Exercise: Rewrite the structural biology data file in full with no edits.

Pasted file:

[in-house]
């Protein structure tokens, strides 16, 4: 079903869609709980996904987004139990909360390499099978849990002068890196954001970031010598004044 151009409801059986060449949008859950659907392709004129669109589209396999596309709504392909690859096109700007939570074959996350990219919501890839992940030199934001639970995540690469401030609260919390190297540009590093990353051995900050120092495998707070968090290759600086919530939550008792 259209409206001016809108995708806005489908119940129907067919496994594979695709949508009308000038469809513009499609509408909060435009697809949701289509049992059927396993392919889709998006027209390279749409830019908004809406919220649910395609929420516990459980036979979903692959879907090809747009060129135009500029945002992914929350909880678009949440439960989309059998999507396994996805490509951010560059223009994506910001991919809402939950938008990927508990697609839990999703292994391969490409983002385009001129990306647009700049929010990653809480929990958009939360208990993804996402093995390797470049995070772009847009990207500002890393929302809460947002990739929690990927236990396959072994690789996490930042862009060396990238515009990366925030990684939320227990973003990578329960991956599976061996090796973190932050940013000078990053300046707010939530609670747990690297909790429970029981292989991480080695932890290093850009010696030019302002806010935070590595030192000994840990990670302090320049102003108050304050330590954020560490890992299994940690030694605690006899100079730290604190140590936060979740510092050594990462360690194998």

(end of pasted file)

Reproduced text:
[in-house]
């Protein structure tokens, strides 16, 4: 079903869609709980996904987004139990909360390499099978849990002068890196954001970031010598004044 151009409801059986060449949008859950659907392709004129669109589209396999596309709504392909690859096109700007939570074959996350990219919501890839992940030199934001639970995540690469401030609260919390190297540009590093990353051995900050120092495998707070968090290759600086919530939550008792 259209409206001016809108995708806005489908119940129907067919496994594979695709949508009308000038469809513009499609509408909060435009697809949701289509049992059927396993392919889709998006027209390279749409830019908004809406919220649910395609929420516990459980036979979903692959879907090809747009060129135009500029945002992914929350909880678009949440439960989309059998999507396994996805490509951010560059223009994506910001991919809402939950938008990927508990697609839990999703292994391969490409983002385009001129990306647009700049929010990653809480929990958009939360208990993804996402093995390797470049995070772009847009990207500002890393929302809460947002990739929690990927236990396959072994690789996490930042862009060396990238515009990366925030990684939320227990973003990578329960991956599976061996090796973190932050940013000078990053300046707010939530609670747990690297909790429970029981292989991480080695932890290093850009010696030019302002806010935070590595030192000994840990990670302090320049102003108050304050330590954020560490890992299994940690030694605690006899100079730290604190140590936060979740510092050594990462360690194998």